Non-profit sector leading the conversation on inclusion
The non-profit sector is often seen as leading the way when it comes to diversity and inclusion. Non-profit organizations do diverse work and often rely on the perspectives of an equally diverse workforce to make social change.
But is the sector sending mixed messages when it comes to diversity and inclusion? Many nonprofit organizations list diversity and inclusion among their core values, while in practice we could be doing more. A report published by the Mowat Centre found the vast majority of non-profit organizations are not actively recruiting within diverse groups and are actually behind other sectors in recruitment. This will mean significant challenges that will limit the nonprofit sector’s ability to respond to socio-economic, demographic, and structural factors that affect society in the coming years.
In 2015, TRIEC and ONN partnered in delivering a four-month leadership development program titled Leading the Conversation: Inclusion in Non-profits that supports participants to increase diversity and inclusion in their organizations and develop their knowledge and skills. The focus of the program was to help develop a diverse and inclusive culture in Ontario non-profit sector workplaces. The program attracted 57 leaders from 47 nonprofit organizations across Ontario in diverse subsectors, and varying in size from just a few paid employees to several hundred. Partnerships with ONN, Hire Immigrants Ottawa, United Way Ottawa and the London Middlesex Immigrant Employment Council were instrumental in reaching out to prospective participants.
Meeting people from different organizations facing similar challenges – so helpful to talk about it with them in person, especially with facilitators in the room who are very knowledgeable..
– Leading the Conversation participant
From the time a person is interviewed through the job offer, onboarding, and given performance management feedback, and in an unofficial sense when colleagues are interacting day-to-day, inclusion affects the performance of teams, and the individuals within them. Inclusion affects the experience of all members of staff at an organization and impacts an organization’s bottom line by improving communication and quality of work.
The program results paint a compelling picture of increased skill and knowledge and provide many examples of meaningful changes implemented in the participating organizations. Over the four-month duration of the program, 82% of leaders reported that they’d made progress on more inclusive recruitment practices, and 47% reported developing new onboarding policies.
These are the simplest areas in which change can be introduced quickly. Yet, they have far-reaching impact on an organization’s culture, the ability of staff to produce excellent results soon after joining the organization, and staff retention.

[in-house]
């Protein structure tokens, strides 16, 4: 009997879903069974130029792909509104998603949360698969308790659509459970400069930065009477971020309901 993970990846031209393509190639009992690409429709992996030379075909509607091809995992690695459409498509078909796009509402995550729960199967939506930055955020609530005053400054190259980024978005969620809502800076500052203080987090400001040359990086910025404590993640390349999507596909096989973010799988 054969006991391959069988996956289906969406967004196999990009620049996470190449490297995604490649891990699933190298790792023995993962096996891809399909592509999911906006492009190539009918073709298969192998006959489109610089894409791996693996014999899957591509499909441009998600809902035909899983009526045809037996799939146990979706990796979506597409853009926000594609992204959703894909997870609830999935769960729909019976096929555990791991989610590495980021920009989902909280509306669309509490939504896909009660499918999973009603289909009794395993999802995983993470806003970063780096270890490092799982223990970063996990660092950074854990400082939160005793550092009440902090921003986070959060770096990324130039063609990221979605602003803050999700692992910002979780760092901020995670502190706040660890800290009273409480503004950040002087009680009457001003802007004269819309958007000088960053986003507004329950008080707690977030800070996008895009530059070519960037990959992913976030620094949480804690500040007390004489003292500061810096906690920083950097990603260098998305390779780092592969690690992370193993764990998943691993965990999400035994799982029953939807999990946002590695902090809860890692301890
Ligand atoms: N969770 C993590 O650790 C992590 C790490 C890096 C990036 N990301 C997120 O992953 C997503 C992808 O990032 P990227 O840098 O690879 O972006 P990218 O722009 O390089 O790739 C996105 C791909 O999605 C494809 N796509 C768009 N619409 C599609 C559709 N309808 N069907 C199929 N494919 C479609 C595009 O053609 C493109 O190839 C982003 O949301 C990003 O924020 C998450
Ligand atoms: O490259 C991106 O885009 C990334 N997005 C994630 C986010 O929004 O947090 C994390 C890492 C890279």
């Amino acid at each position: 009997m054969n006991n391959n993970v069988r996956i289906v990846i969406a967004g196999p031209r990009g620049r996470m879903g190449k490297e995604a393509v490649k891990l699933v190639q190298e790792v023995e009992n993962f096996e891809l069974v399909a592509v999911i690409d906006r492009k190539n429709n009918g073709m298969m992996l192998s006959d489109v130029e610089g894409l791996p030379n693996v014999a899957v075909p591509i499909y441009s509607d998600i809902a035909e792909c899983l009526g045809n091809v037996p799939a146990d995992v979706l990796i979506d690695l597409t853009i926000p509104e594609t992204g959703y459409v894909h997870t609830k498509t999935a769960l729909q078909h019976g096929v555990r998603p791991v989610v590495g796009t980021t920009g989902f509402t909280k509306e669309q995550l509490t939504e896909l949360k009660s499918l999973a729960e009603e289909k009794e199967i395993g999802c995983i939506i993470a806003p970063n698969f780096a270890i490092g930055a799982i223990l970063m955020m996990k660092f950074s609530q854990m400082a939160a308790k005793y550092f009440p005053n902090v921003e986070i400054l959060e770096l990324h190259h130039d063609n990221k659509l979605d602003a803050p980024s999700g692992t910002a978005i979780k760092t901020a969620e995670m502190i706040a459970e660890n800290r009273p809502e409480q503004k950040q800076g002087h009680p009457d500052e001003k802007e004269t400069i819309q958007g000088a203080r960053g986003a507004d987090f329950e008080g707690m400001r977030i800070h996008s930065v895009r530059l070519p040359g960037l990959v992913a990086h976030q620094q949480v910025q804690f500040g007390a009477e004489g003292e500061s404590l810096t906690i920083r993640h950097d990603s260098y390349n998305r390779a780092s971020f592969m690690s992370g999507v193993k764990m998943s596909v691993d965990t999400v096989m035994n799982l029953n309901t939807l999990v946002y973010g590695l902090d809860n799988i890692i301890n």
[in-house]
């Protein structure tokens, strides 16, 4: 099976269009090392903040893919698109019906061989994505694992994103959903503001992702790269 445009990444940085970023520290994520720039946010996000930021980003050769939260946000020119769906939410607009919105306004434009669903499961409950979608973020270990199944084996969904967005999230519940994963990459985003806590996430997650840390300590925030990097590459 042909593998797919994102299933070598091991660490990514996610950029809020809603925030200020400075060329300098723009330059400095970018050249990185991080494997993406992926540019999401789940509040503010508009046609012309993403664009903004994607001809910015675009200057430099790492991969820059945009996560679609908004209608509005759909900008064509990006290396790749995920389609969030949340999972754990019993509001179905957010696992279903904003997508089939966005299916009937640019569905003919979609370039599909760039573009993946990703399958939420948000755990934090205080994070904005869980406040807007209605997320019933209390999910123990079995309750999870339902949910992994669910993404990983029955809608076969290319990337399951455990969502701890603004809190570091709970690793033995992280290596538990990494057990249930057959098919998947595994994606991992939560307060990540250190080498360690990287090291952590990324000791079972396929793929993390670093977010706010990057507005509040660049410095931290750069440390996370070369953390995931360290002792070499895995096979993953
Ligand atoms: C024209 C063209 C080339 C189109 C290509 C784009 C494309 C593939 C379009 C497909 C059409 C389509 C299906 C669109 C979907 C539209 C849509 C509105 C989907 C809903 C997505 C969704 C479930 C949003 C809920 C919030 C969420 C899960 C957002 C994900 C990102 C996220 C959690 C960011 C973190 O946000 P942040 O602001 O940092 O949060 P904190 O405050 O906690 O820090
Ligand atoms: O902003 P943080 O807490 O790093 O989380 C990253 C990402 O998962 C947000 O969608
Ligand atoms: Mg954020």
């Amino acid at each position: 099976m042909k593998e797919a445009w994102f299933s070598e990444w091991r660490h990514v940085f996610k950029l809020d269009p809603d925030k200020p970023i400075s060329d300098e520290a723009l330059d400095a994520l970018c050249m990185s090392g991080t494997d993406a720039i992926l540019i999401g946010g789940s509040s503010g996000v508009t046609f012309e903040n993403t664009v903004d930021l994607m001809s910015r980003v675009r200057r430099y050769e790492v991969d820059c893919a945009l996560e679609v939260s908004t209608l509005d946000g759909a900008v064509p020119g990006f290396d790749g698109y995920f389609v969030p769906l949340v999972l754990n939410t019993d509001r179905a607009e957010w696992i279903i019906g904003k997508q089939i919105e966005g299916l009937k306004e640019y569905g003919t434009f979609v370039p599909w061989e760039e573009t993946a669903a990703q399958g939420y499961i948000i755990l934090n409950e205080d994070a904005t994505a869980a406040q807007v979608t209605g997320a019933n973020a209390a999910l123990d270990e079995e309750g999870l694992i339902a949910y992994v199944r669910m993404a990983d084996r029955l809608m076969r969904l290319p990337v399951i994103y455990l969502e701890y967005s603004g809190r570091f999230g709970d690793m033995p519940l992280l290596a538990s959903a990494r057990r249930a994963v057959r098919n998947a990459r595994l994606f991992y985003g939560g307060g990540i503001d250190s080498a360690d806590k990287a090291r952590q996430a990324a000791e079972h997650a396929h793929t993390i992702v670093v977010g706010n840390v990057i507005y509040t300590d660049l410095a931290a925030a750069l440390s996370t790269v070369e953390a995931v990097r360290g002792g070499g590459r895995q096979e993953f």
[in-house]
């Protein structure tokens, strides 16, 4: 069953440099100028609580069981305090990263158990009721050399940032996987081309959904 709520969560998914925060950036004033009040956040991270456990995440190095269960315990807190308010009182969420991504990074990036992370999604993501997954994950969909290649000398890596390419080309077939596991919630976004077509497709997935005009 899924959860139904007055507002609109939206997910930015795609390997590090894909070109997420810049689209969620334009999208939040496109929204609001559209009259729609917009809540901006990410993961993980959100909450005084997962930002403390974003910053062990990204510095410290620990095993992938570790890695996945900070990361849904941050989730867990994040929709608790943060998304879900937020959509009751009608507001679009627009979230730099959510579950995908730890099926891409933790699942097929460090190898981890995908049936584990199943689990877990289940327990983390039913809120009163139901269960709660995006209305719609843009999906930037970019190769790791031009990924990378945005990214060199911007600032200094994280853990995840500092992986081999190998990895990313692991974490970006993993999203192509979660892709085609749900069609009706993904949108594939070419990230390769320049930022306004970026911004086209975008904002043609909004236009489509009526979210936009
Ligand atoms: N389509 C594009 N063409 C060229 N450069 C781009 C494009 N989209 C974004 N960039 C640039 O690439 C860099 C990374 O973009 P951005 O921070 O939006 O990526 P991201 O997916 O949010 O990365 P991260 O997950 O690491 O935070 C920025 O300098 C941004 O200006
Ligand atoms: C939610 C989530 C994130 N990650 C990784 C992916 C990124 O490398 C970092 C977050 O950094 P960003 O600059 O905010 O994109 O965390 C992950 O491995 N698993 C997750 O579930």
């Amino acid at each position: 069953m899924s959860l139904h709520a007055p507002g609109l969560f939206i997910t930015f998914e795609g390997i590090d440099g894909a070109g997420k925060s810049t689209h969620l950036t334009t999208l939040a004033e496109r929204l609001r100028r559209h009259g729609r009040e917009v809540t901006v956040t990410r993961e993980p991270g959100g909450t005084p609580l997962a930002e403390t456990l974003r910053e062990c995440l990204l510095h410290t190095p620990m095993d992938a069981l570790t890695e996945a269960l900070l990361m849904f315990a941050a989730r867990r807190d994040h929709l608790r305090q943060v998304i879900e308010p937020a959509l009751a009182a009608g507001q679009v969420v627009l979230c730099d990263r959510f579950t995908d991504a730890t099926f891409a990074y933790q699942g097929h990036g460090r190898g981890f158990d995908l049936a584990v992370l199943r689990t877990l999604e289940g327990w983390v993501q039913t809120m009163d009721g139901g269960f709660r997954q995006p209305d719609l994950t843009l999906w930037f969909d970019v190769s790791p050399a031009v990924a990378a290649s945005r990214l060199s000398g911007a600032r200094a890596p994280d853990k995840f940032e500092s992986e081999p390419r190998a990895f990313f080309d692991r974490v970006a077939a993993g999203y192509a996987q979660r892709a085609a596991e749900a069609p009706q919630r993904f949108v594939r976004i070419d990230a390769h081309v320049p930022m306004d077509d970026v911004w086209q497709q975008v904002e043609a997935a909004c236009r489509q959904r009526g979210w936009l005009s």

Participants reported improved understanding of all topics covered in the course. However, some of the one-on-one conversations we’ve had with participants months after completing the program revealed how excited they still were about the material months later. All made tangible changes at their organization – and some were in the process of incorporating what they learned into new organization-wide strategic plans. Participants also set plans to run diversity workshops for their boards of directors, create communications campaigns about the importance of diversity and inclusion to the sector, and share diversity data.
We are in the process of developing a new strategic plan, and I will ensure that the strategic planning conversations are filtered through a diversity and inclusion lens.
— Leading the Conversation participant
TRIEC recently produced a short video which introduces some ideas behind inclusive onboarding that are taught in Leading the Conversation – like the difference between orientation and onboarding. Orientation focuses on policy and technical operations of the workplace, and only lasts a day or two. Onboarding goes deeper into the culture and norms of a workplace often for months – how meetings are structured, how people cooperate and interact. You can find more in-depth information and materials about inclusive onboarding, among other topics, for free on TRIEC Campus.
TRIEC is taking these learnings and impact further in its next four-month cohort of Leading the Conversation: Inclusion in Non-Profits, starting in September of this year in Toronto. We’re able to offer the curriculum at a price that’s accessible to non-profit organizations. The program draws on experiences from the previous four cohorts and offer the same high quality, cooperative learning environment over two in-person workshops and two webinars, with e-learning in between these sessions.
Leading the Conversation: Inclusion in Non-profits also ties into the work being done in the sector to create a decent work movement across the province. By creating inclusive workplaces, along with fair compensation, and a more engaged workforce, this is a chance for the sector to champion working conditions and social policies that not only ensure dignified and supportive work environments for employees, but also strengthen the sustainability and effectiveness of the nonprofit sector.
We’ve learned from our program experience that there are small changes nonprofits can introduce quickly that will have a far-reaching impact on an organization’s culture, the ability of staff to produce excellent results soon after joining the organization, and ability to retain new staff.
If you’d like to learn more about Leading the Conversation leadership development program, you can email me at firstname.lastname@example.org.